This semester as a part of my international business class, I took part in a global business project known as X-Culture. Essentially, it is a program wherein participating students from various international business classes in universities around the world are randomly assigned into teams and given a challenge from one of several real-life businesses. Over a period of 8 weeks, each team conducts various market research for their given challenge and brings it all together in a final, pristine report. At the end of each week, there were certain deliverables due, as well as peer evaluations in order to keep each student on track and actively working toward the end goal.
The object of X-Culture is not only to write a report for a company, but more importantly, to teach students how to collaborate with colleagues from across languages and cultures. The final report is submitted in English, but most participants are not native English speakers.
Coordinating within an international team can be very challenging, for several reasons. The most noteworthy may be having to successfully communicate across time zones, but it is far more than that. People communicate and work differently depending on their home culture, for example, some cultures are very direct communicators, while others approach things from a more indirect angle. Some cultures are very time-oriented, while others do not adhere strictly to time. These, as well as other differences, are the real takeaways from such a project.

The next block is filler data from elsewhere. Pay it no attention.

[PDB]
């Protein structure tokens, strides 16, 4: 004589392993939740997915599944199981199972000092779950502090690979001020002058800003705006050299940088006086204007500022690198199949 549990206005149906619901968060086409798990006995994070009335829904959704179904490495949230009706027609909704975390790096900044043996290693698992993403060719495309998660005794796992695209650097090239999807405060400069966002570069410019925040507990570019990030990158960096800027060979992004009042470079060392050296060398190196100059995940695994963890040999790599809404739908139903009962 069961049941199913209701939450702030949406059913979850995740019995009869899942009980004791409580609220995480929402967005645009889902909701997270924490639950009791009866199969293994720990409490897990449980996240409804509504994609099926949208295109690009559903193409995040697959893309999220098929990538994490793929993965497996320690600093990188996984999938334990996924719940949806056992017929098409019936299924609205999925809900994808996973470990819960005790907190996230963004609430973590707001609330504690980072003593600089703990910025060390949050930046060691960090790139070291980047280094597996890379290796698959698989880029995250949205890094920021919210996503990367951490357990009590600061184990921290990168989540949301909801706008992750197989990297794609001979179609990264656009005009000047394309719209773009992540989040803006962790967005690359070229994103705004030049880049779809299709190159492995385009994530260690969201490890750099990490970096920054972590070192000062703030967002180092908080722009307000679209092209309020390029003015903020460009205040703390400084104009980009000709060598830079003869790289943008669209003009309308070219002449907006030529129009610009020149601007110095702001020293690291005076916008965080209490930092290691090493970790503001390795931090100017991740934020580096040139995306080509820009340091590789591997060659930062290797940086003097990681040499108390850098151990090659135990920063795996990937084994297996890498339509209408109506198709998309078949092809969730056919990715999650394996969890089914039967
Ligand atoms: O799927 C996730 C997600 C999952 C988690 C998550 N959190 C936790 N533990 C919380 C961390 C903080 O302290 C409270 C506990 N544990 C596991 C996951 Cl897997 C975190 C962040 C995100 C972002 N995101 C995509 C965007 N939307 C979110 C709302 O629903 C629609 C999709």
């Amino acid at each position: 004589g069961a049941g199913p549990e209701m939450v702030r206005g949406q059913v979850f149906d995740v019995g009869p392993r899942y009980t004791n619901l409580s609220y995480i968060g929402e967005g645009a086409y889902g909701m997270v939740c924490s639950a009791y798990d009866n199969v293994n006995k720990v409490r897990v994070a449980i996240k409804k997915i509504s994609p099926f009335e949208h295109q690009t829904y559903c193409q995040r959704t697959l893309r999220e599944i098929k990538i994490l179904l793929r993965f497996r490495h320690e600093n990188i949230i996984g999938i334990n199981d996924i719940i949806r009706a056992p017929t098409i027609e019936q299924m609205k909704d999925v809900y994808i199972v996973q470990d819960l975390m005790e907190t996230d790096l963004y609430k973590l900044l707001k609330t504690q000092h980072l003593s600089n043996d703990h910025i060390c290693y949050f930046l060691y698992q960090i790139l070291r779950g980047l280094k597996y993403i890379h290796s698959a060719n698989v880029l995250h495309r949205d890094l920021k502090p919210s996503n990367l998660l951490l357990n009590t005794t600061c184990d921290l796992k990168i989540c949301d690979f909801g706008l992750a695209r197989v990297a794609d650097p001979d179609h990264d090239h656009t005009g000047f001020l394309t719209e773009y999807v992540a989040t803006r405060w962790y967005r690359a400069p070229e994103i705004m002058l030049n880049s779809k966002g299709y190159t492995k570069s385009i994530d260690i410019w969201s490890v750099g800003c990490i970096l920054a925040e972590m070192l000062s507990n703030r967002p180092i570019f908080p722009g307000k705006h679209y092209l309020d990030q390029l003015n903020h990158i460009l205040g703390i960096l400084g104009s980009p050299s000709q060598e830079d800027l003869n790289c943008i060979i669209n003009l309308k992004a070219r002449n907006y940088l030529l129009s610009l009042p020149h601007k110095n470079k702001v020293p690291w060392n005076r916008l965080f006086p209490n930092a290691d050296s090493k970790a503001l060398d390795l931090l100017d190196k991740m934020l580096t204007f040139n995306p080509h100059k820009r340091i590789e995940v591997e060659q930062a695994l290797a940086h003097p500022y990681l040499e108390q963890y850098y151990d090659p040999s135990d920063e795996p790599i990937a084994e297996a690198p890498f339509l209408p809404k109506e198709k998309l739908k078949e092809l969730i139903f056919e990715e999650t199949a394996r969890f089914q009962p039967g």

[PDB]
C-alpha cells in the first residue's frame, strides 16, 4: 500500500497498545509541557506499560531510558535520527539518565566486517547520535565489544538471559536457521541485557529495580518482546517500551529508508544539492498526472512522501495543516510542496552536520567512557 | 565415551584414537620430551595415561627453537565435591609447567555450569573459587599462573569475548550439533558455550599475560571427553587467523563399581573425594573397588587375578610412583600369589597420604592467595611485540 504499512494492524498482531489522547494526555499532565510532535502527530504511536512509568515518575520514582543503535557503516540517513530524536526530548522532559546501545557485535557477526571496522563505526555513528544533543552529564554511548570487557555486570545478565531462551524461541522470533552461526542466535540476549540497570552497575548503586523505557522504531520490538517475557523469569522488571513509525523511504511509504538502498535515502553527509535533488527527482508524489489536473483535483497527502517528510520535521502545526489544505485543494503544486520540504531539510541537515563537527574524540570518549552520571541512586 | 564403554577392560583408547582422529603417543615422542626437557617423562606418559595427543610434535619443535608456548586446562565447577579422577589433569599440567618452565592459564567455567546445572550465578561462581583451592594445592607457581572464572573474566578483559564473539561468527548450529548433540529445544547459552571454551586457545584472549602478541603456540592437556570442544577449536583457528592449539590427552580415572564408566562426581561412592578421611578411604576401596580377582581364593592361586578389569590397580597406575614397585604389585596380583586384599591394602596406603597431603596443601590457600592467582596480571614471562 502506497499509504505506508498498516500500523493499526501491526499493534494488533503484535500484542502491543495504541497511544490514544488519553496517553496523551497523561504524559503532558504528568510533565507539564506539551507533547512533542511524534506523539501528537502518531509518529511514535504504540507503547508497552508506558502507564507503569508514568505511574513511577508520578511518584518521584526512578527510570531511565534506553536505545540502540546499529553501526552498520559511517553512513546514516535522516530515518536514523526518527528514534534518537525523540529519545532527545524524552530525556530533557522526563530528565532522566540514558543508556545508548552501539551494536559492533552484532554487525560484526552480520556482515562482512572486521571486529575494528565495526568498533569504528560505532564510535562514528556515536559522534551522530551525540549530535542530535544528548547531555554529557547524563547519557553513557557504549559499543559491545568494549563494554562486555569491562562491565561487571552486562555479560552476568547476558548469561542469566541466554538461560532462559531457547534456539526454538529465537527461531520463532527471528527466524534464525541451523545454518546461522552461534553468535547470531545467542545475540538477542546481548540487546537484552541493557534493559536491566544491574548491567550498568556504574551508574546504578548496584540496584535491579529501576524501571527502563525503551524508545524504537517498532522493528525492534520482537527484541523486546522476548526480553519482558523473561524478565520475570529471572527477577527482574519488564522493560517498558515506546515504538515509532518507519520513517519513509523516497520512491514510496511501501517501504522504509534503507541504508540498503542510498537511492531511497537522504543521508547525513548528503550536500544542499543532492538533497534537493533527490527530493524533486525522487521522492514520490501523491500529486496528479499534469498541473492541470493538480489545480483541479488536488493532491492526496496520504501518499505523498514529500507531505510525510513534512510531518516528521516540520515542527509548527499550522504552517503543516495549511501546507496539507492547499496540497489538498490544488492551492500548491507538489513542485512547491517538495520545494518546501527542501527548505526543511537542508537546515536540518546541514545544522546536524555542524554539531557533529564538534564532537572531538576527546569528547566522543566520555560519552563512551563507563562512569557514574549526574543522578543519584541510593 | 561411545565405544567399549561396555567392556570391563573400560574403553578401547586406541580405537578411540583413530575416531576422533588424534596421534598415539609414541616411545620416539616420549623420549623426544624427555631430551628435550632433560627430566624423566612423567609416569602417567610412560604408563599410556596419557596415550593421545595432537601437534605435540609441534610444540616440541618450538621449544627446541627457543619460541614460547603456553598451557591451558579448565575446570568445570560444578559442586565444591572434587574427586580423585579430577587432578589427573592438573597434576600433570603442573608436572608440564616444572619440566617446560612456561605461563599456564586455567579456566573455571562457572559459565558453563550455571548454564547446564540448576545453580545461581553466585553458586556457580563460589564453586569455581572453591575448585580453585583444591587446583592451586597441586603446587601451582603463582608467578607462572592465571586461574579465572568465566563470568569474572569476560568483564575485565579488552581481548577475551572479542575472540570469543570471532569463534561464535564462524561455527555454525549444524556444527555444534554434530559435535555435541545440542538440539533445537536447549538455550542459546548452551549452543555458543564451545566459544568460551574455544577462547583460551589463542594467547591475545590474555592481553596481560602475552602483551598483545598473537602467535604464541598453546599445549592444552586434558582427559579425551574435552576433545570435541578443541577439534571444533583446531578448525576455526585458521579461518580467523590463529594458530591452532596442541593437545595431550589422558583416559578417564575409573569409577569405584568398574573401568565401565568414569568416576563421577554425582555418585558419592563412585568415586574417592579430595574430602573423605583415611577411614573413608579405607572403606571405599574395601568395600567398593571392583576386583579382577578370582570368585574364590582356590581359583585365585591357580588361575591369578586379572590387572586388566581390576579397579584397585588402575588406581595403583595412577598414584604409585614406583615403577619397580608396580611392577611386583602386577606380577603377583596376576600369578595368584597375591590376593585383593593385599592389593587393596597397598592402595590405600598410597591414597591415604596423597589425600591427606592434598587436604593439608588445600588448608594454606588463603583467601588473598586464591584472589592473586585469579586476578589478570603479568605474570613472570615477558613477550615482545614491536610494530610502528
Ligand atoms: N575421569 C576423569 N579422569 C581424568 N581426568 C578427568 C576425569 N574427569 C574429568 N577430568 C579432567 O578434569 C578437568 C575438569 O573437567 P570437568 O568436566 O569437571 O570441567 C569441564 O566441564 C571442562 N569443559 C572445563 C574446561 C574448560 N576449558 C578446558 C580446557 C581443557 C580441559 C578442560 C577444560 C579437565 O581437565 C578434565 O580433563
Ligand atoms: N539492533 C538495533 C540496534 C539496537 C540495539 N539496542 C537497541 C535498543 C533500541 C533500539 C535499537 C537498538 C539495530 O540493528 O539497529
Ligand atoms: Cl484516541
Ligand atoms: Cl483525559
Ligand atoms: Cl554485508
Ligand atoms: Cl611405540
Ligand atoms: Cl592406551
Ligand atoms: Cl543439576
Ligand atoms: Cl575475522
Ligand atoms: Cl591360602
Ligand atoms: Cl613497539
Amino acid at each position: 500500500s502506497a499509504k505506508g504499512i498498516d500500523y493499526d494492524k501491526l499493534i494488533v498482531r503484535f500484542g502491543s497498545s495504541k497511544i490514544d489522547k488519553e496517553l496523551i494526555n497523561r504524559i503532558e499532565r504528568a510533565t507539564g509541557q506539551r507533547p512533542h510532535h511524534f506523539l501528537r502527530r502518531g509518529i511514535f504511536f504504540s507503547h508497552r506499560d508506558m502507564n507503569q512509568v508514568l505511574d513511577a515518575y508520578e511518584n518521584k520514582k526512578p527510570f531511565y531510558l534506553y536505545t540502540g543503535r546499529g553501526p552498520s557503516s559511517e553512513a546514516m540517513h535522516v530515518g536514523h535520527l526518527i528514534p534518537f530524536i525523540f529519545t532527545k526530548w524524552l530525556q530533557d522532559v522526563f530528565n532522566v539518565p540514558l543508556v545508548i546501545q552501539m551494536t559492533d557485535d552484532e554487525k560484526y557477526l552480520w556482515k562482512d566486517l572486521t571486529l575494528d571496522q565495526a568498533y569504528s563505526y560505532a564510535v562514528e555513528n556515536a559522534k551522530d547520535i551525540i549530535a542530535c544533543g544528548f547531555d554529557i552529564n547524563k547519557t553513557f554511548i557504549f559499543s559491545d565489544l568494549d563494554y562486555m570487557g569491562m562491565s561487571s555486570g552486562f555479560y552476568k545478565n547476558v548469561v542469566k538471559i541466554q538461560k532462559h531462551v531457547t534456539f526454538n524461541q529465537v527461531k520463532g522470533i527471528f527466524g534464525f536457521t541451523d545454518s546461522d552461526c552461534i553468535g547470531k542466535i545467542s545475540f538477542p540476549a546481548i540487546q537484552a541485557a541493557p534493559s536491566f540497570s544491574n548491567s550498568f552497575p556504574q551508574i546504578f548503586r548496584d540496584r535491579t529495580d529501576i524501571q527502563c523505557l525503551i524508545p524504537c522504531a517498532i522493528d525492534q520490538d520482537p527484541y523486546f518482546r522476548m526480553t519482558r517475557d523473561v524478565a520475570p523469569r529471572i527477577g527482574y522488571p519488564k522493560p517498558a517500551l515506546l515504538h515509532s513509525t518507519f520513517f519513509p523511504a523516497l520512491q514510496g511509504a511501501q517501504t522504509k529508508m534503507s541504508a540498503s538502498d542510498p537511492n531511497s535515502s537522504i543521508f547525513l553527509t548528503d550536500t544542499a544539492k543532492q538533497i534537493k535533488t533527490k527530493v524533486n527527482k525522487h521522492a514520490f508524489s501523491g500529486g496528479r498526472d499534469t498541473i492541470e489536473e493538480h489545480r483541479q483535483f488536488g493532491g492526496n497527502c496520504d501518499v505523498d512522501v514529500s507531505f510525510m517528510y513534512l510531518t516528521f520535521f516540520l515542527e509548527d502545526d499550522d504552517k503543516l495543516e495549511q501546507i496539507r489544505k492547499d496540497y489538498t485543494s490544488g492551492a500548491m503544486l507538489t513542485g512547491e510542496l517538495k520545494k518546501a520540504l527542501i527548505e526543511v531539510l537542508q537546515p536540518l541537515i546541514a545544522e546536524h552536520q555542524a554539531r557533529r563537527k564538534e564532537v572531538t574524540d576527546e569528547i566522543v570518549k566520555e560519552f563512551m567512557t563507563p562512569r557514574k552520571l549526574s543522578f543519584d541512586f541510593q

My international team consisted of five members, who came from the US (two of us were Americans), Colombia, France, and Malaysia. Our team chose a product called CaptiVoice, which is a comprehensive text-to-speech and reading support tool created by Charmtech Labs here in the US. CaptiVoice is a great product that can be incorporated by individuals as well as across institutions, and their challenge was to select a new market and develop an entry strategy.
I won’t go into our report, because it was tedious to write and a pretty boring final product (although it was quite good), because as I mentioned earlier, that wasn’t the most important part.
The best part of X culture is that I learned how to work in a legitimate international team. I had to manage my time around the time zones of my partners, and I had to wake up at ungodly hours to have skype meetings so we could all stay on track.
I helped people who were not confident in their English to see that they were actually very good at English, and I got to see their English improve in a very short period of time.
Best of all, I made new friends without ever meeting them in person. And I might never meet them in person, but I hope that some day, I get the opportunity.
X culture was something fantastic that I did this semester, and it was a ton of work, but it was all very worth it. I’m so glad my professor decided to include it in our class.

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